IBS (Center for Cognition and Sociality)
KAIST Bd. E18-3
291 Daehak-ro (373-1 Guseong-dong), Yuseong-gu, Daejeon
The thalamocortical circuit is a key component in regulating consciousness. We are trying to understand how the circuit controls consciousness, with a focus on the network interaction between different brain regions. We are particularly interested in how the contrasting firing modes of different thalamic nuclei control brain activity. We use a variety of tools in addition to genetically-modified mice. One objective is to understand the mechanism at the molecular, cellular, circuit, and system level. Knowledge obtained from such studies will provide a better understanding of sleep disorders, absence seizures, and conditions of impaired control of consciousness. It will also enable us to build better tools to treat conditions and disorders.
We have recently developed an observational fear-learning model using mice, and discovered that thalamocortical interactions have a pivotal role in the fear-learning process. We have also found that these regions of the brain are associated with the extinction of fear memory. Thus, our research has pinpointed the role that the thalamic nuclei in neural circuits play in controlling emotion. We will further define these circuits using multidisciplinary approaches. Our research projects will provide a basis for treatment of cognitive disorders, including PTSD.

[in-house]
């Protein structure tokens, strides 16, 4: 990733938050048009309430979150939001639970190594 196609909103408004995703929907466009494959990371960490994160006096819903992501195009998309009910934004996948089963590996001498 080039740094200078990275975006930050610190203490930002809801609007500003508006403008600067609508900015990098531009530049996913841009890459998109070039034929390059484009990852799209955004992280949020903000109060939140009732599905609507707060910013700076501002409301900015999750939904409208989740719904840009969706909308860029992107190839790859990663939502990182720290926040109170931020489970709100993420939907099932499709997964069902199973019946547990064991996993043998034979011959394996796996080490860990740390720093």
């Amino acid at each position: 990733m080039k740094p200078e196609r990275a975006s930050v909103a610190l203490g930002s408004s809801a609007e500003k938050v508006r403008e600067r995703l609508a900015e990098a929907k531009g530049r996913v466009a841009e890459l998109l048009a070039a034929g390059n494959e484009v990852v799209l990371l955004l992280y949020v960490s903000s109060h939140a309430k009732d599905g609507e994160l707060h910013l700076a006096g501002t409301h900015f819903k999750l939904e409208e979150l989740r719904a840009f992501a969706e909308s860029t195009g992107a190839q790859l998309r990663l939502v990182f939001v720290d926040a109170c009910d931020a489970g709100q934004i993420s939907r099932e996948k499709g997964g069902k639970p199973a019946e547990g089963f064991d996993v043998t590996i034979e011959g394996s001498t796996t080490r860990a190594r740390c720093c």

Social behavior is the outcome of integrated information-processing systems, including cognition, perception, emotion, decision-making processes, and so on. We have developed a novel system for studying social interaction behavior among mice. Using this system, we can for the very first time induce and analyze different types of social behavior in mice. For example, we can study cooperation, competition, decision-making in social dilemmas, and prosocial behavior. Further studies will examine the respective molecular, cellular, and circuit mechanisms present in types of social behavior by using all the available tools in the mouse system.
Our ongoing research includes elucidating signal mechanisms and cellular functions in cancer and neuronal cells through bio-imaging techniques. Cell proliferation, migration, metastasis, and neuronal networks are controlled by interactions among thousands of signaling proteins and second messengers. We are currently working on pinpointing disease mechanisms at the molecular level by visualizing and manipulating the complex signaling pathways. To achieve our goals we have developed novel bio-imaging platforms. Such techniques include monitoring protein-protein interactions through biosensors, and observing the light-inducible spatiotemporal control of protein functions in live cells or animals. Light-inducible spatiotemporal control systems provide a particularly convenient way to manipulate various receptors, second messengers, and signaling proteins. We therefore expect our light-inducible systems to be developed for therapeutic platforms in the future.
Hee Sup Shin